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Alfonso Cuaron’s 2018 opus had every right to win the Best Foreign Language Oscar and Golden Globe. It’s a black and white Spanish film that shows us the poor realities of Mexico in the 1970s, and even introduces us to Yalitza Aparicio as a housekeeper with silent drama of her own. She’s pregnant, her boyfriend refuses to support her, and she has a family to help tend to in their own drama. But the matriarch (Marina de Tavira) supports her pregnancy. 

Because it’s about foreigners, and their harsh environments and true personas, this is probably the best movie of its kind since “Slumdog Millionaire.”

 10.) “Toy Story 3” (2010)

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Earning itself a spot in the Best Picture category at the Oscars, this sequel took many risks, and made itself an animated tour-de-force. Colorful characters, a complicated story, honest humor, and pure imagination-all the qualities that makes the “Toy Story” movies the best animated franchise, period.

You have Tom Hanks (as Woody), Tim Allen (as Buzz), Jodi Benson (as Barbie), and Michael Keaton (as Ken) providing the voices of these iconic Disney-Pixar characters, and you can easily tell the premise to committed to the strengths and weaknesses that made the first entry a breakthrough in animation. 

 9.) “American Hustle”

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David O. Russell’s 2013 crime drama is one of the most stylish, complex, and furiously entertaining movies I’ve ever seen. Christian Bale and Amy Adams as con artists, Bradley Cooper as an FBI agent, Jeremy Renner as a corrupt politician, and Jennifer Lawrence as Bale’s wife are all bold and daring. You even get support from the likes Louis CK, Robert De Niro, Jack Huston, and Michael Pena.

It’s loosely based on a true story in the 1970s, and the movie glamorizes it with honest humor, deceit, and music (Steely Dan, ELO, and Tom Jones). You have to see this more than once or twice. 

8.) “Spotlight” (2015)

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This is one of the most important movies I’ve ever seen, documenting on the Boston Globe out to expose the Catholic Church for all the abuse their priests have given little boys. Mark Ruffalo, Michael Keaton, and Rachel McAdams all lead an exceptional cast in the Oscar winner for Best Picture.

Like “All the President’s Men,” “The Post,” “JFK,” and all the great newspaper dramas, these people are willing to expose the truth to the public. It’s supposed to be complicated to do so, because people are either too traumatized or committed to their own wicked sources. You watch it feeling sad and mad, and finish it feeling glad. 

7.) “The Social Network” (2010)

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David Fincher has done a provocative job retelling the story of how Facebook came to be, by greed, money, and a friendship destruction. Jesse Eisenberg, Justin Timberlake, Andrew Garfield, and Armie Hammer are the stars of the show, and you just love the scenes they’re written in.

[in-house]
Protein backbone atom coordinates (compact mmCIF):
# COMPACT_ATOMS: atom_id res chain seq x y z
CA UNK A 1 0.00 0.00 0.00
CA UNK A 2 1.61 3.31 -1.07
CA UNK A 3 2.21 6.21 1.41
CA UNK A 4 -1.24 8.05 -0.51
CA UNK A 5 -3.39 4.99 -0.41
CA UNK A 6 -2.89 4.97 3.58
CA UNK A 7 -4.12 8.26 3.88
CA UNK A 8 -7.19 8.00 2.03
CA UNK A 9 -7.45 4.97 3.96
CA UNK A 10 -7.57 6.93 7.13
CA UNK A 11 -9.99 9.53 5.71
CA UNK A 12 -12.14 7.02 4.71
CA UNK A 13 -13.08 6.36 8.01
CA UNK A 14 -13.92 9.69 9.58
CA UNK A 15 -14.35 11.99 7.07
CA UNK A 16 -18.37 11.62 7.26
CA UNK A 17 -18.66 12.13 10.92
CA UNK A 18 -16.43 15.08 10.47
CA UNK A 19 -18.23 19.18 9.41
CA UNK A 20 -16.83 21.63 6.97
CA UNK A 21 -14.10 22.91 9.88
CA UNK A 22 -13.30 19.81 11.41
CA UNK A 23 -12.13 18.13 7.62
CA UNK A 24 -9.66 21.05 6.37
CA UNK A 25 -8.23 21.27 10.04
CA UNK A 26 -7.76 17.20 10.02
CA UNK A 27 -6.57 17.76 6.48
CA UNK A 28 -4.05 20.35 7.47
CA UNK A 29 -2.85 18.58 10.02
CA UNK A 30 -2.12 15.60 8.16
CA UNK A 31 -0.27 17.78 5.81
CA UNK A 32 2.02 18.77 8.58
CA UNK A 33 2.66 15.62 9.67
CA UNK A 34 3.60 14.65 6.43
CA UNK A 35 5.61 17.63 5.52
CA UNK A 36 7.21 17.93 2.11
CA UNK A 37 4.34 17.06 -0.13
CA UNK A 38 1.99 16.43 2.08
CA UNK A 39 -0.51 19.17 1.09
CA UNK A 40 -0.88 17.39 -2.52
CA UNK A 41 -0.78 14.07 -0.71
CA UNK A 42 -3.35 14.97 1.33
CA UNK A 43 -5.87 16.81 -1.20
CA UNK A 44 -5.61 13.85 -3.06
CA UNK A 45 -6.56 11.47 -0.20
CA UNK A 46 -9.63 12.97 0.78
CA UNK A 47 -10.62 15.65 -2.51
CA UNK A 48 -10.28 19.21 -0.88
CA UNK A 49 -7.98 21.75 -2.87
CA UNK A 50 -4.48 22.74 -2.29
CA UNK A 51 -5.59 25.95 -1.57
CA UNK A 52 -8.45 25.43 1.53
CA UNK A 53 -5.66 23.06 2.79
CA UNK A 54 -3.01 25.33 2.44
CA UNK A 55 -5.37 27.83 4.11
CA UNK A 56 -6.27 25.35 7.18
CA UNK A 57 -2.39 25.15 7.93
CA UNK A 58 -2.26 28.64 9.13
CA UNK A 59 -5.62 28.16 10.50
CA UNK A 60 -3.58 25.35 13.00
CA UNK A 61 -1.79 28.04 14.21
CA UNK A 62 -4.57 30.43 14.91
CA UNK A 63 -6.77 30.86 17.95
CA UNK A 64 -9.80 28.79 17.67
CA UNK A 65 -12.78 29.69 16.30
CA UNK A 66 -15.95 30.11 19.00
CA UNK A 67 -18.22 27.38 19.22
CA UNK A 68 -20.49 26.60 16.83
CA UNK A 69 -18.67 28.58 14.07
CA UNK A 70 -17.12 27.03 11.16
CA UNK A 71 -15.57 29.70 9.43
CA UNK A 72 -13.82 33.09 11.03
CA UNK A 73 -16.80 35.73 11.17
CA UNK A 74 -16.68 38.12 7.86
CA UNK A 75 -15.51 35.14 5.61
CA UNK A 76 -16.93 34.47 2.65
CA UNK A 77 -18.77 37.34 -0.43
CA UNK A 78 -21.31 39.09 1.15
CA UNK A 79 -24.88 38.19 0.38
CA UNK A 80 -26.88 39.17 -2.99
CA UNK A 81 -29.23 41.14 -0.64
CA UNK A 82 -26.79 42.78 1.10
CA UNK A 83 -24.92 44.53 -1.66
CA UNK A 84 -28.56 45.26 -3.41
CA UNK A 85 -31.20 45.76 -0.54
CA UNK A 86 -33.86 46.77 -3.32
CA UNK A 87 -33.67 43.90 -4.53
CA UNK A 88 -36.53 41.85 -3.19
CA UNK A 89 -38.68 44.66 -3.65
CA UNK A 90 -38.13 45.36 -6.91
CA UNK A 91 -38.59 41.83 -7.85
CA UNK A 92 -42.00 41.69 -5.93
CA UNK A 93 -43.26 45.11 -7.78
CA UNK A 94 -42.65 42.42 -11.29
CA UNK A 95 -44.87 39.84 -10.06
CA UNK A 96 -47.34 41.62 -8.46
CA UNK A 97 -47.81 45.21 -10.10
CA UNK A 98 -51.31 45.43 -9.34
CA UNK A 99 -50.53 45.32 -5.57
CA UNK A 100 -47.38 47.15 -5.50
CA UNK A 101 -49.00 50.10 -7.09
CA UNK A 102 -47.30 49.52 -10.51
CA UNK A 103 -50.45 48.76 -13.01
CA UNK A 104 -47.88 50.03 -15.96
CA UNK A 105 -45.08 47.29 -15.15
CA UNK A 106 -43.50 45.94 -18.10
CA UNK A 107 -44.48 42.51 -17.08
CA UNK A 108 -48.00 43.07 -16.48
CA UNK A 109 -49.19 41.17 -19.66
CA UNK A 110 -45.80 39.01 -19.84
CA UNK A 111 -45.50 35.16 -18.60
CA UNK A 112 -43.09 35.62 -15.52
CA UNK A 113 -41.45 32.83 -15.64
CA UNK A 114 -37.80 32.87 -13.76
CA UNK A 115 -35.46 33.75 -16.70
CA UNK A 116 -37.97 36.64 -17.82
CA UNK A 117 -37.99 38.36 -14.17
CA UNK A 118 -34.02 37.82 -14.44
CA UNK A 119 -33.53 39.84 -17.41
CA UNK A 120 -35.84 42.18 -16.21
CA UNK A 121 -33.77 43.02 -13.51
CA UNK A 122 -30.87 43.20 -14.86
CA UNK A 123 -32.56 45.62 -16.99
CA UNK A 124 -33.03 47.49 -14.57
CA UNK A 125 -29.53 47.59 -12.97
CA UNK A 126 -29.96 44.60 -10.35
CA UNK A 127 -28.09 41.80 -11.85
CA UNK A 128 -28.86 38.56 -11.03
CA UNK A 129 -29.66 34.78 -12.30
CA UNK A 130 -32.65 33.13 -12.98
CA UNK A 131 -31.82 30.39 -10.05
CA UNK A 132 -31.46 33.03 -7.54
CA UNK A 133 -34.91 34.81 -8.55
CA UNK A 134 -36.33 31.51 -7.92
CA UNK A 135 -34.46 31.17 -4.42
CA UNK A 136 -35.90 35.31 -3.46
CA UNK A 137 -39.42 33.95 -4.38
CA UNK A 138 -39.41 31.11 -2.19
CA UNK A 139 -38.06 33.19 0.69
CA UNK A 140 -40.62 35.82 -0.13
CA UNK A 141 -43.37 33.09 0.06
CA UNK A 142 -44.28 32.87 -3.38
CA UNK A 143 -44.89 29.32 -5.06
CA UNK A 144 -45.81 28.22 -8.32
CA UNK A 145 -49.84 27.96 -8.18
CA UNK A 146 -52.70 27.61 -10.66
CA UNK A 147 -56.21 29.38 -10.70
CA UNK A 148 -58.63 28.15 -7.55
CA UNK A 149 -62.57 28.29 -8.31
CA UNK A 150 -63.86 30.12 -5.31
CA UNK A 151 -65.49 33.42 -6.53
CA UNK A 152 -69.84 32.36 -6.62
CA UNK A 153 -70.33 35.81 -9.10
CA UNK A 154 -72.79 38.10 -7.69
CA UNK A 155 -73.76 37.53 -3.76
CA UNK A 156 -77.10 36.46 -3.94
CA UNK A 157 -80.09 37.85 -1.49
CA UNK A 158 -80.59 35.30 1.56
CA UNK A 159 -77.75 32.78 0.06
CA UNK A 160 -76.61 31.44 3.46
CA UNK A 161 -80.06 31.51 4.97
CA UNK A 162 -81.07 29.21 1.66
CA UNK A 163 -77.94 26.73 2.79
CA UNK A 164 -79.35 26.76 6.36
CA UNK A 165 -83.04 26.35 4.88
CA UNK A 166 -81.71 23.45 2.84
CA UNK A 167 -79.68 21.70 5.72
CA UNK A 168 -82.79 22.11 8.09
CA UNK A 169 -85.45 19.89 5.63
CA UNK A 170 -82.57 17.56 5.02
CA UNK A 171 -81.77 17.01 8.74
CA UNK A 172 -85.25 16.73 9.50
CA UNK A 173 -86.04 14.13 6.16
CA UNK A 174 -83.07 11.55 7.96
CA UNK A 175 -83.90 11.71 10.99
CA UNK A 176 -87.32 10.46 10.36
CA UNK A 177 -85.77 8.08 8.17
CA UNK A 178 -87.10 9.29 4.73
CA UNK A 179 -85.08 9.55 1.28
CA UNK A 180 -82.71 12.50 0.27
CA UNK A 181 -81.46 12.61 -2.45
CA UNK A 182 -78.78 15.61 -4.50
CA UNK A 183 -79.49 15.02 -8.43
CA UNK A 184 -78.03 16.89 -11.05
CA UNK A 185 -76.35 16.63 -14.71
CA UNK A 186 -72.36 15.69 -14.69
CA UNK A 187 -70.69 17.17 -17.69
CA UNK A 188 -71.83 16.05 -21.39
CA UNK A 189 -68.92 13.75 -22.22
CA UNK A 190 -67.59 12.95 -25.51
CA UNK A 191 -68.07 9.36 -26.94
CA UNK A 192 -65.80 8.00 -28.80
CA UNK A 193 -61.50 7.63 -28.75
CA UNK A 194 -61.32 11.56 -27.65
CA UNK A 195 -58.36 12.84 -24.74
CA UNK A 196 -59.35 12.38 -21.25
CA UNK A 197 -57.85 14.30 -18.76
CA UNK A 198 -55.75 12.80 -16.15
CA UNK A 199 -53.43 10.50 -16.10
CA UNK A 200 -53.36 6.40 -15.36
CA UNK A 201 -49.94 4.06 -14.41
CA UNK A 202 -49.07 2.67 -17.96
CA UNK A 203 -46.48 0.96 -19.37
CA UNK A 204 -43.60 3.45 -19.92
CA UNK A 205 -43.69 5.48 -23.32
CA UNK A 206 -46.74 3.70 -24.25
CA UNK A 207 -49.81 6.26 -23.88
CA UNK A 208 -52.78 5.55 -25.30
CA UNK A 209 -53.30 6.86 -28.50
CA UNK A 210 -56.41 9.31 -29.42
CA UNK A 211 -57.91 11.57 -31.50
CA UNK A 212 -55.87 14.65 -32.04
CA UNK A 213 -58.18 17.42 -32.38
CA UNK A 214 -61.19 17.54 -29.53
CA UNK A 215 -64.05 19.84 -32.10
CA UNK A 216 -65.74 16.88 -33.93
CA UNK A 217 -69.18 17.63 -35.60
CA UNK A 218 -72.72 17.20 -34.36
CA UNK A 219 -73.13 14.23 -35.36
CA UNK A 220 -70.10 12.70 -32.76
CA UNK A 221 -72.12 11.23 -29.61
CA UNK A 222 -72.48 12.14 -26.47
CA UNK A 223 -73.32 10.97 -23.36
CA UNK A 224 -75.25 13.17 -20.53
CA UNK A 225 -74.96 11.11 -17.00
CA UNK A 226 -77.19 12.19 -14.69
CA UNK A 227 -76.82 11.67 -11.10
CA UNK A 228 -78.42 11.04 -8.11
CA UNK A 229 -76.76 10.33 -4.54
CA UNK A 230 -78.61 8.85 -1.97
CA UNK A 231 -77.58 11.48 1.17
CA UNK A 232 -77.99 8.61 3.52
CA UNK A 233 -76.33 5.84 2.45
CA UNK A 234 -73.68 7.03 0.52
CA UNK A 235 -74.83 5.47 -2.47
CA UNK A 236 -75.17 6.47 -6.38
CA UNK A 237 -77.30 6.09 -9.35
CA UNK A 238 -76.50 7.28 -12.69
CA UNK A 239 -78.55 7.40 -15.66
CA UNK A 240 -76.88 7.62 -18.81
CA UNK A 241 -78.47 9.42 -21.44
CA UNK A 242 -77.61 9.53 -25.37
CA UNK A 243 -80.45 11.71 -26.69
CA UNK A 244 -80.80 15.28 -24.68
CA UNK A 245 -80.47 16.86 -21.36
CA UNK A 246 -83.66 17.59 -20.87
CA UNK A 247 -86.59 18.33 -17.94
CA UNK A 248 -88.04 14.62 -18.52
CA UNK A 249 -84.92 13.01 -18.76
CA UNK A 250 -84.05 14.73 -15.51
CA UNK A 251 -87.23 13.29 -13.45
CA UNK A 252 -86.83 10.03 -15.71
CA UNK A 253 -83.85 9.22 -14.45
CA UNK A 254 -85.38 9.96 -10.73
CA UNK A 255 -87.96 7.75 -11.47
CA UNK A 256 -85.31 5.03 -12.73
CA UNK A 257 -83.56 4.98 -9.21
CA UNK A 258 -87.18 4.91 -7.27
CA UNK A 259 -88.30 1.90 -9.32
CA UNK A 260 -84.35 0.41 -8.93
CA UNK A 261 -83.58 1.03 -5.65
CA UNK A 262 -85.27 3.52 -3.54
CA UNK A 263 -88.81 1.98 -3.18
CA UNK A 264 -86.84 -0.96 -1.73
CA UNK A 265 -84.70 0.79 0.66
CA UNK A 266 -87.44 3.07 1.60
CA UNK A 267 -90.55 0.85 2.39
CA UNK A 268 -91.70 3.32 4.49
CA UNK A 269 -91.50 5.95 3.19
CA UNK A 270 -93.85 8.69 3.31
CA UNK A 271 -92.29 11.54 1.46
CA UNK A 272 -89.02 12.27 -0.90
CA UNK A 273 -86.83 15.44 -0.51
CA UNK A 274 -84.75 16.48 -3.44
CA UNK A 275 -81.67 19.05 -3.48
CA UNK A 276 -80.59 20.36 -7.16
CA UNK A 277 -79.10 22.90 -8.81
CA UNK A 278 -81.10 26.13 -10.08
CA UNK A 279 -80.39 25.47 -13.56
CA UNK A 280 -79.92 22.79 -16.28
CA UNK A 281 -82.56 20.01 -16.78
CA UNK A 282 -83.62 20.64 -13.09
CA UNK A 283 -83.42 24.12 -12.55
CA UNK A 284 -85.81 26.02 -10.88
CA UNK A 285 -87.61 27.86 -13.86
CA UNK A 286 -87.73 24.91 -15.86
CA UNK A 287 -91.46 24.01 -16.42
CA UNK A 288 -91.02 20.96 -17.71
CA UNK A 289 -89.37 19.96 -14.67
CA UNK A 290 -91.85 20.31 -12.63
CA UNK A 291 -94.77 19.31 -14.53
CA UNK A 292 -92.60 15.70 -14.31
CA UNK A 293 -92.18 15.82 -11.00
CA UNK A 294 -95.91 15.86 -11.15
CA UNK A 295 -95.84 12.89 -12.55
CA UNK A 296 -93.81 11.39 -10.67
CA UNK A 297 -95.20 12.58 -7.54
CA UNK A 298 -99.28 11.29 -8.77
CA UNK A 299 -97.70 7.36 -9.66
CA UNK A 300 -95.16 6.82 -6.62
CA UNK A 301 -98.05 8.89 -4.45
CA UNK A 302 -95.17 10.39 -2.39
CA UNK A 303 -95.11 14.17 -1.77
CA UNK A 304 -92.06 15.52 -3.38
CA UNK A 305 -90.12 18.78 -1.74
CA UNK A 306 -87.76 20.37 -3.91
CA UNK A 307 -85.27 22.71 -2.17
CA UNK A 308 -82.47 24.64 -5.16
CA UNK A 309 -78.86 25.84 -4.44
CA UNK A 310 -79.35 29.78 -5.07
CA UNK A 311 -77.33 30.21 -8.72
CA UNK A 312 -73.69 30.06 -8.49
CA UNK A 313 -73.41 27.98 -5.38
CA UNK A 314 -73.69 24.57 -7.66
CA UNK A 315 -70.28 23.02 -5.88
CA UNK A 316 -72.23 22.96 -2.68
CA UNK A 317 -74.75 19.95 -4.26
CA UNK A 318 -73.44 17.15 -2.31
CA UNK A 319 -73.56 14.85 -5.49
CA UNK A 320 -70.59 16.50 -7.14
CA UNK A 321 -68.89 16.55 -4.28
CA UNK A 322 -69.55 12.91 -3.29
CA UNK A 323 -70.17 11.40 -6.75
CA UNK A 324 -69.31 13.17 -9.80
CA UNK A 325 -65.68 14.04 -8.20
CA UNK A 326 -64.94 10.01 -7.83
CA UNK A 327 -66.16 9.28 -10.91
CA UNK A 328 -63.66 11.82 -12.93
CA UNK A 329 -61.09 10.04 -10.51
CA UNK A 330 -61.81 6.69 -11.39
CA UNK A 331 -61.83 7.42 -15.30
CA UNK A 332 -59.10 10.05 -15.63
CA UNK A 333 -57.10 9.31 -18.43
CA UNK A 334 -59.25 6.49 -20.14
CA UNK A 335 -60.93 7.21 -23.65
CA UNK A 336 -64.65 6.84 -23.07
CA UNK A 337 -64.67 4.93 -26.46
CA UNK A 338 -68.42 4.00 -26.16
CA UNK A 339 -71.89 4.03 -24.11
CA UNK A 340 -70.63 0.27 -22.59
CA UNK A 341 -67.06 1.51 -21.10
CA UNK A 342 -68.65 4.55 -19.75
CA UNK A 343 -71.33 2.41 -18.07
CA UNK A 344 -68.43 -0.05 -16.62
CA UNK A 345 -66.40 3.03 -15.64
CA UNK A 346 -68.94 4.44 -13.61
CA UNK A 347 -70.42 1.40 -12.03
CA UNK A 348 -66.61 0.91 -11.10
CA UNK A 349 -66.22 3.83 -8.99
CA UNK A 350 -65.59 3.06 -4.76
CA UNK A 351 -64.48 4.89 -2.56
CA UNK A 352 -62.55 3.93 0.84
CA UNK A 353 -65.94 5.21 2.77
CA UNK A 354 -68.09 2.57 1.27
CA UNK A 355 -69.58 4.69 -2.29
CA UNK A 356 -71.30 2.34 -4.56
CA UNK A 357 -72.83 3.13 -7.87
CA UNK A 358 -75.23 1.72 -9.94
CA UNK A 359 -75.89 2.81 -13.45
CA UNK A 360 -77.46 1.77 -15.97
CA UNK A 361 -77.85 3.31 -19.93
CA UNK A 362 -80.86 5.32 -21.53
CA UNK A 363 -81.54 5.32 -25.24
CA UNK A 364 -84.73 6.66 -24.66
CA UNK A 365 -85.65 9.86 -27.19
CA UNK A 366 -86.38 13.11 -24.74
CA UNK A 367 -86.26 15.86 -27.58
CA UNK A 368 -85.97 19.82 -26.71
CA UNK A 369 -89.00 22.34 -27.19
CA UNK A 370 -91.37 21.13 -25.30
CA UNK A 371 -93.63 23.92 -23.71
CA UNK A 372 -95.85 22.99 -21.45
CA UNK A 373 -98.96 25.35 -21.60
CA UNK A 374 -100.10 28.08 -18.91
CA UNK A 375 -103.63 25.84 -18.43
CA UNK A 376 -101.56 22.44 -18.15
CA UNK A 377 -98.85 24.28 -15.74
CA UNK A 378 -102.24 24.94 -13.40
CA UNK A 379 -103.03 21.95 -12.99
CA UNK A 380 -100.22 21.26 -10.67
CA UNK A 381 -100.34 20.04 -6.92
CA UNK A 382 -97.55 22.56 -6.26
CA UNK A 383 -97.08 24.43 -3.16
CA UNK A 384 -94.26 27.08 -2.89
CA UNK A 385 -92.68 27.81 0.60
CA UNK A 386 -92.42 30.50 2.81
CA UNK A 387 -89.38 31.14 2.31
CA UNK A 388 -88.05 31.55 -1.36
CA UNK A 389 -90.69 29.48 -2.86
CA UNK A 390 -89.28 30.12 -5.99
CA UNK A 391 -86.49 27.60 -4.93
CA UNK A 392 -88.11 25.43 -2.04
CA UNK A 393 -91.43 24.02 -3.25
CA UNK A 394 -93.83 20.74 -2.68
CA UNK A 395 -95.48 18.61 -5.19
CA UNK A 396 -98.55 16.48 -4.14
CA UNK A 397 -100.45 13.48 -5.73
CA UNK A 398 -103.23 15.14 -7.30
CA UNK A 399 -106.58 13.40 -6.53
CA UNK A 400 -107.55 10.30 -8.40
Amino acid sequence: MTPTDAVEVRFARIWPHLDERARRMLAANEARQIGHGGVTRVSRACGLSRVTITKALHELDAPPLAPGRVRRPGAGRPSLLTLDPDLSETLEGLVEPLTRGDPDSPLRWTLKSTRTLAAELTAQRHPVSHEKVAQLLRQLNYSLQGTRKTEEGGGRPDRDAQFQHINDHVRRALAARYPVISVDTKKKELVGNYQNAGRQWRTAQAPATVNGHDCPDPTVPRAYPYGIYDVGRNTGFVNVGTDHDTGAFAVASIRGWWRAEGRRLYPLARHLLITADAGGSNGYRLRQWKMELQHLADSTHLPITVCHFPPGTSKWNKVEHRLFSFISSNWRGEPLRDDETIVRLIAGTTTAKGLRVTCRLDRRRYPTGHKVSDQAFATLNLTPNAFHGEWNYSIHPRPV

People get insulted, betrayed, and deteriorated by Facebook’s demons, before and after the lawsuit, and it will always keep going. “The Social Network” is about losing and gaining your friends, as well as the choices made in side.

This is a Love Like for me. Remember that’s a new feature. 

6.) “The Irishman” (2019)

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Martin Scorsese’s last film of the decade is a masterpiece that loves organized crime and politics at the full throttle level of “Goodfellas” and “Mean Streets.” Robert De Niro, Joe Pesci, and Al Pacino are all so immensely perfect in this nearly 4 hour epic.

The de-aging of De Niro’s face is well-done, the dialogue is daring, and each scene is tested by the limitations of time and narrative. If you saw this in theaters, you probably had to use the John, but if you saw this on Netflix, you wouldn’t need to worry about missing anything vital to the story. This ranks with some of the best longest movies in cinema history. 

5.) “The Grand Budapest Hotel” (2014)

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Wes Anderson’s 2014 hit is one I’d like to call whimsical, thrilling, and artistic. Ralph Fiennes and Tony Revolori lead an all-star cast, and they’re given some of the most memorable scenes I’ve seen this decade. The hotel manager Gustav (Fiennes) is framed for murdering an elderly dame (Tilda Swinton) and his most loyal companion-an immigrant bellhop (Revlori) must help clear his name.

The best scene in particular is a prison escape, given its 1930s time period, in which Harvey Keitel leads Gustav and a few inmates with a long ladder, crawling and hopping over sleeping guards, and then in a laundry chute with one hilarious twist. Wow, is this one of Anderson’s most distinguished tour de forces. 

4.) “Frozen” (2013)

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This began a franchise with shorts, toys, dresses, and a sequel, leaving some people cynical and accusing it of being a cash grab. I’m not one of those people, because I loved this Disney animated movie for giving its female characters Anna (voiced by Kristen Bell) and Elsa (voiced by Idina Menzel) their strengths and weaknesses, the animation in its most radiant form, the songs (written by Robert and Kristen Anderson-Lopez) worthy of a Broadway play (which happened), and for providing a goofy little Snowman like Olaf (voiced by Josh Gad).

I don’t care if you have a problem with this; this ranks with the very best like “The Little Mermaid” and “Beauty and the Beast.”